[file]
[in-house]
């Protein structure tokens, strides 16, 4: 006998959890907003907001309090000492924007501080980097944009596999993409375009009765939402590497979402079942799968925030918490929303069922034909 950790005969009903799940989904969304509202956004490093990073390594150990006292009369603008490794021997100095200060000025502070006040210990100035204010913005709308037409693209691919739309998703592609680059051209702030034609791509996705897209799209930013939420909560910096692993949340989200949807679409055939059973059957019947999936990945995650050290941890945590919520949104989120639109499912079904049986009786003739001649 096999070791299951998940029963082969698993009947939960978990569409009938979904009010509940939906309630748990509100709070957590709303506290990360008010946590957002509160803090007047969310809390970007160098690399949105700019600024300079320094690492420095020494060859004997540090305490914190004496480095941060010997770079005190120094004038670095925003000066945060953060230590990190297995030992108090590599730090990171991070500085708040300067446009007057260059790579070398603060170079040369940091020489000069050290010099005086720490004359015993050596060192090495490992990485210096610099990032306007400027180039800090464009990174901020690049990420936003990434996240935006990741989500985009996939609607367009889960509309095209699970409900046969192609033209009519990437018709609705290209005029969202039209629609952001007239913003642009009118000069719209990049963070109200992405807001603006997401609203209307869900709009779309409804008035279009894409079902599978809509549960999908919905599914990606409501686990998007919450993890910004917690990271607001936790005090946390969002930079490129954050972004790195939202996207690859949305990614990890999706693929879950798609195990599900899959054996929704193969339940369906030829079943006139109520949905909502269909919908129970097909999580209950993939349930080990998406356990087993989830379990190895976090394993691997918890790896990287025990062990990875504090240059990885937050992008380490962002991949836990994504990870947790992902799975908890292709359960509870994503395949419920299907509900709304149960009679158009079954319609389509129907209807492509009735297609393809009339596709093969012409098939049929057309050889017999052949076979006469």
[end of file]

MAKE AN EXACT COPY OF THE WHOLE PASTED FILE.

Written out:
[in-house]
């Protein structure tokens, strides 16, 4: 006998959890907003907001309090000492924007501080980097944009596999993409375009009765939402590497979402079942799968925030918490929303069922034909 950790005969009903799940989904969304509202956004490093990073390594150990006292009369603008490794021997100095200060000025502070006040210990100035204010913005709308037409693209691919739309998703592609680059051209702030034609791509996705897209799209930013939420909560910096692993949340989200949807679409055939059973059957019947999936990945995650050290941890945590919520949104989120639109499912079904049986009786003739001649 096999070791299951998940029963082969698993009947939960978990569409009938979904009010509940939906309630748990509100709070957590709303506290990360008010946590957002509160803090007047969310809390970007160098690399949105700019600024300079320094690492420095020494060859004997540090305490914190004496480095941060010997770079005190120094004038670095925003000066945060953060230590990190297995030992108090590599730090990171991070500085708040300067446009007057260059790579070398603060170079040369940091020489000069050290010099005086720490004359015993050596060192090495490992990485210096610099990032306007400027180039800090464009990174901020690049990420936003990434996240935006990741989500985009996939609607367009889960509309095209699970409900046969192609033209009519990437018709609705290209005029969202039209629609952001007239913003642009009118000069719209990049963070109200992405807001603006997401609203209307869900709009779309409804008035279009894409079902599978809509549960999908919905599914990606409501686990998007919450993890910004917690990271607001936790005090946390969002930079490129954050972004790195939202996207690859949305990614990890999706693929879950798609195990599900899959054996929704193969339940369906030829079943006139109520949905909502269909919908129970097909999580209950993939349930080990998406356990087993989830379990190895976090394993691997918890790896990287025990062990990875504090240059990885937050992008380490962002991949836990994504990870947790992902799975908890292709359960509870994503395949419920299907509900709304149960009679158009079954319609389509129907209807492509009735297609393809009339596709093969012409098939049929057309050889017999052949076979006469």